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L.A. council unanimously approves raises for DWP employees

December 11, 2009 |  2:12 pm
A five-year package of pay raises for employees of the Department and Water and Power sailed through the Los Angeles City Council today on a unanimous vote.

Council members agreed to give a 3.25% increase this year and four consecutive raises ranging from 2% to 4%, depending on inflation.

The agreement was negotiated in a year that police will receive no raises and other civilian workers are experiencing pay cuts between December and June.

The agreement drew fire from Jack Humphreville, a DWP critic who said it was unfair for the utility’s employees to get raises when others civilian workers face such sacrifices.

“Our city workers are getting sliced and diced,” Humphreville said.

The DWP’s interim general manager, S. David Freeman, said a five-year contract would provide stability in the agency’s workforce. He also argued that the utility is different from other city departments because it has to compete with private, investor-owned Southern California Edison.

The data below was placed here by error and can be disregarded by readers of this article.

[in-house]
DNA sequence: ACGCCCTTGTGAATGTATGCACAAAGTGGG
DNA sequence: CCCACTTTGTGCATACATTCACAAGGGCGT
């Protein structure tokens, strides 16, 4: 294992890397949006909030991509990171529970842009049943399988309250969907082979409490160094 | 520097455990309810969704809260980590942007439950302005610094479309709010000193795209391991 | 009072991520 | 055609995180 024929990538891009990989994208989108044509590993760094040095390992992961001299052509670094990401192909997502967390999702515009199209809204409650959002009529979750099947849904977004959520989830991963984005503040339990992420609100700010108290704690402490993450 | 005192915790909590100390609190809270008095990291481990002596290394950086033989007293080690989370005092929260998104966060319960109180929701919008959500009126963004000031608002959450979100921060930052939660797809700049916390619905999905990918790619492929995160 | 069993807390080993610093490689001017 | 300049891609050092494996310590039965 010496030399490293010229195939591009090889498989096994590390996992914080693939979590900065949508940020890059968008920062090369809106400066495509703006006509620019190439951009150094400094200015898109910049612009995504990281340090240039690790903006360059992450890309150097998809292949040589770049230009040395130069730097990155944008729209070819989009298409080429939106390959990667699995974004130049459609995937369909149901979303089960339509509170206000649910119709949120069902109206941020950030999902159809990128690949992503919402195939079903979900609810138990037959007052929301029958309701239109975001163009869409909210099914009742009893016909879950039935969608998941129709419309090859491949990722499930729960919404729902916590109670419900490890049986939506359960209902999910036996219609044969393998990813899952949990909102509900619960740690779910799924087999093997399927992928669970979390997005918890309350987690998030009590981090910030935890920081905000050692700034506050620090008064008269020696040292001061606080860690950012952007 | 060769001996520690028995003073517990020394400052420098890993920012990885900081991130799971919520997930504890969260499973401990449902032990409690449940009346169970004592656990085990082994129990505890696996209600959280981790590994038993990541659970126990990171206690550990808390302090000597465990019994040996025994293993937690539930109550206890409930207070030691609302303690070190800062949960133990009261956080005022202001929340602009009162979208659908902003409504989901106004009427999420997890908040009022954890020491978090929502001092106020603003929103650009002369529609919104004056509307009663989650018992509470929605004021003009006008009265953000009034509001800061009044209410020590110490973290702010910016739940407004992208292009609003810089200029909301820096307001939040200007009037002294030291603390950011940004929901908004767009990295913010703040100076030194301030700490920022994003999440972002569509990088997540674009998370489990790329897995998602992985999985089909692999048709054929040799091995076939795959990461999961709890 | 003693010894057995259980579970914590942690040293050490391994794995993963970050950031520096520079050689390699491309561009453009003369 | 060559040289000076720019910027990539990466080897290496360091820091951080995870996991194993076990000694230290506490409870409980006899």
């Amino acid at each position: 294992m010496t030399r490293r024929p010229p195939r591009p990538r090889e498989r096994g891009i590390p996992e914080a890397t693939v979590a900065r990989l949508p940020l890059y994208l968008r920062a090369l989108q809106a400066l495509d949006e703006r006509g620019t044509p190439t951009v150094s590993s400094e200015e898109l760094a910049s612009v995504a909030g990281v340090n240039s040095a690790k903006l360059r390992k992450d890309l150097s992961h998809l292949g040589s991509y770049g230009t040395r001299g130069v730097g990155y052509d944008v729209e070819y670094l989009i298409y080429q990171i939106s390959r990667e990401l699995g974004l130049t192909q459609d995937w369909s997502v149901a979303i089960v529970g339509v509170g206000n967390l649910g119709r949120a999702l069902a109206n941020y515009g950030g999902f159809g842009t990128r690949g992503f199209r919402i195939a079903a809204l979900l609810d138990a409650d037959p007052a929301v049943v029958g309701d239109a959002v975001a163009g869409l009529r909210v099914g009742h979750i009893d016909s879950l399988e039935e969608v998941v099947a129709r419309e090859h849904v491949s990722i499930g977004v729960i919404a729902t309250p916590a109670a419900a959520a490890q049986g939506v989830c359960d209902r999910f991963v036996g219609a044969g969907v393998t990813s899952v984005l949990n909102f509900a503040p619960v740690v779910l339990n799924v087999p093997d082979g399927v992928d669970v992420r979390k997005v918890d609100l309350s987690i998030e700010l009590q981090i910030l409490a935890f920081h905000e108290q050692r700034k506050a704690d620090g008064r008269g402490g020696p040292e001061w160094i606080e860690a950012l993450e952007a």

“I understand this is a difficult decision for everyone involved,” he told council members. “But let me point out that the DWP is a business run by the city, and we have to pay a competitive price for labor.”

Representatives of the International Brotherhood of Electrical Workers Local 18, which represents 8,648 DWP employees, have argued that the DWP already helps the city budget by providing more than $200 million each year to the general fund, which pays for police, firefighters and other services. Meanwhile, Council President Eric Garcetti said that city civilian employees would see a raise of nearly 6% in 2011.

DWP Chief Financial Officer Jeffery Peltola said the agreement would save the utility $360 million, in part because the agency previously expected the raises to be higher between 2010 and 2014. With the IBEW contract scheduled to expire in 2010, those raises were not guaranteed.

Peltola also said the utility managed to save money by turning the first-year increase into a cash payment that will not add to the base salary of the workforce. As a result, it will not boost the city's pension costs.

-- David Zahniser at L.A. City Hall
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